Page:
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Following the advice of UK and Scottish Governments, NCAP has now returned to limited operations in our offices.

We are now able to process orders for not-yet-digitised aerial imagery, to revised delivery timescales.

Essential Maintenance

HES is currently undertaking essential maintenance on our web services. This will limit access to services in the following ways:

- Subscription access for HES online services will be unavailable (Scran, NCAP)

- Image purchasing options will be limited (Canmore, Britain from Above, Scran, NCAP)

- Any enhanced services which require a log in will be unavailable (My Canmore, Britain from Above contributions, Scran contribute)

 

General access to these services will all continue. Enquiries will still be able to be submitted.

We anticipate services to be restored from Monday 1st February 2021.

 

 

 

Codename DICK TRACY

Second World War aerial photography of Russia, taken by the German Luftwaffe and captured by the Allies. 

These photographs are part of an enormous collection of German intelligence material found in the closing days of the war. They were discovered by American soldiers at Berchtesgaden, Hitler's mountain retreat in southern Bavaria. Code-named DICK TRACY, the collection was airlifted to the UK and combined with seizures of similar material from elsewhere. After initial analysis at the Allied Central Interpretation Unit (ACIU), at RAF Medmenham, it was shipped to the United States.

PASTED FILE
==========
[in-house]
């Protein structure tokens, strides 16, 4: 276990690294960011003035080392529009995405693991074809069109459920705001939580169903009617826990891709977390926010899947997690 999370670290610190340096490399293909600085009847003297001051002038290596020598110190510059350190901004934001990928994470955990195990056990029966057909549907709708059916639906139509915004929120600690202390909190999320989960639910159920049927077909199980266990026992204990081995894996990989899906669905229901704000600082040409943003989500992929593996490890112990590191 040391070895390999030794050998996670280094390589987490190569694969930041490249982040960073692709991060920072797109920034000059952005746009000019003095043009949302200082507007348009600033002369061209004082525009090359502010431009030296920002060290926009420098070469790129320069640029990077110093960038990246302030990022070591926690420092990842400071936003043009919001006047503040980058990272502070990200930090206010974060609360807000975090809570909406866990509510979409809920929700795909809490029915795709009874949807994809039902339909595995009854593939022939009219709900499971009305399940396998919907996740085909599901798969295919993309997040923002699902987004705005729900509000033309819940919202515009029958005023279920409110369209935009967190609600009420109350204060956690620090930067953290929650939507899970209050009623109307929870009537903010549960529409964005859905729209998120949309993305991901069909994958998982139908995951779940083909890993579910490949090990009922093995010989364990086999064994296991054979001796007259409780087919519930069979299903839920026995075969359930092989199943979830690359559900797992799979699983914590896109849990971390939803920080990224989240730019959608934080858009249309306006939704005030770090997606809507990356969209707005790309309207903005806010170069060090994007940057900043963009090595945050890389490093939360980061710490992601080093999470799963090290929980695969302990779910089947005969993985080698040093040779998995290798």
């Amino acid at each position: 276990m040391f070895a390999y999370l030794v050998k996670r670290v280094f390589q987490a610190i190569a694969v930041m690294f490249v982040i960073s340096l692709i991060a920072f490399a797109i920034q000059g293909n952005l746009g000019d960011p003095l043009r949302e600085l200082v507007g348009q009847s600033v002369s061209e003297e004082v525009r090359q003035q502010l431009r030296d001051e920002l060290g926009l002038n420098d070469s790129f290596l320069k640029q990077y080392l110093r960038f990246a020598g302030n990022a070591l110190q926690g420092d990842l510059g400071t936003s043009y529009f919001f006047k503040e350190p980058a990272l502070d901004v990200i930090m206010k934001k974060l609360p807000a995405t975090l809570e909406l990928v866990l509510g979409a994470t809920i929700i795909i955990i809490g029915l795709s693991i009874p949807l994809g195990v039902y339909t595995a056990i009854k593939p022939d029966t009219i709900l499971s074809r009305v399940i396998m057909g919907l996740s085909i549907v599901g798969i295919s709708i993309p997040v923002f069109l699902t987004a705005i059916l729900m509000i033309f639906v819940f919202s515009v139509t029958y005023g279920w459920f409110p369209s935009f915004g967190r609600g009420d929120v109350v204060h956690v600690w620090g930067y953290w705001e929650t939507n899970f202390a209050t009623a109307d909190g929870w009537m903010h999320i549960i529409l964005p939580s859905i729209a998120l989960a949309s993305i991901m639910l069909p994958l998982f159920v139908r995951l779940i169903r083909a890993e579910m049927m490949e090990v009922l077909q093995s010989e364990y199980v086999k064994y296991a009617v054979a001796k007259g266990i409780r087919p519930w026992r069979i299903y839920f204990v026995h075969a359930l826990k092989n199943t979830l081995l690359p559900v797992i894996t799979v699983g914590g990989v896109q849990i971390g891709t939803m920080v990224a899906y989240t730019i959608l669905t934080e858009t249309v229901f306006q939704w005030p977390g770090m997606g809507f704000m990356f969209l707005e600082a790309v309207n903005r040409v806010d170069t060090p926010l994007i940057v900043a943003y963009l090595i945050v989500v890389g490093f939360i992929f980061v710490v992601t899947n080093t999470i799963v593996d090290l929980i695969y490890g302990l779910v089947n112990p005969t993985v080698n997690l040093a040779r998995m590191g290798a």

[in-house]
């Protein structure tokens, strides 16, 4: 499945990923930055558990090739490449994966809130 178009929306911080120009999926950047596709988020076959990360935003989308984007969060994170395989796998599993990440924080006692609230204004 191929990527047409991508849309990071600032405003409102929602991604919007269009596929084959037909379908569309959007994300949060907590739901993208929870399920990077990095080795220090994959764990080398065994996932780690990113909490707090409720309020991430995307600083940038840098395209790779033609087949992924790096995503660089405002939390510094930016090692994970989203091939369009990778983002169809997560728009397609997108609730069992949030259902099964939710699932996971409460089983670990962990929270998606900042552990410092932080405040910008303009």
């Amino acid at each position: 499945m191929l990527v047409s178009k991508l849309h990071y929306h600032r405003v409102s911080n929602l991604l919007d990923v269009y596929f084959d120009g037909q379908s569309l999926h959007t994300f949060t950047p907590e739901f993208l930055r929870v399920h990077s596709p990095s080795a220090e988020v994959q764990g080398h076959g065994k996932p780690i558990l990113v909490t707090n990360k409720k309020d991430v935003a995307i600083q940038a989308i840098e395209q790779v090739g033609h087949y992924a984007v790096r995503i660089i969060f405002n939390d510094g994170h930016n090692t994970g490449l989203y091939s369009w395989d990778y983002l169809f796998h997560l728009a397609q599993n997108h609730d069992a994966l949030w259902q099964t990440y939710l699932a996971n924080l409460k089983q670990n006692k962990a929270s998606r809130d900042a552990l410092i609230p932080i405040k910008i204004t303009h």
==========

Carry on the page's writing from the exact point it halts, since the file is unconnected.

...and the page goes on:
The combined collection of German aerial photography (GX) became known as the GX Library. This formed the backbone of Anglo-American target intelligence in the Cold War. The GX Library was gradually superseded by imagery from high-altitude reconnaissance planes and satellites in the 1960's. 

The images in this gallery cover a range of locations across the Eastern Front between Moscow and Leningrad (now known as St Petersburg). They show Russian fixed defences, including anti-tank ditches and trenches, artillery positions and airfields. Some of the images show the same locations in different seasons, with deep snow-cover evident in the winter months.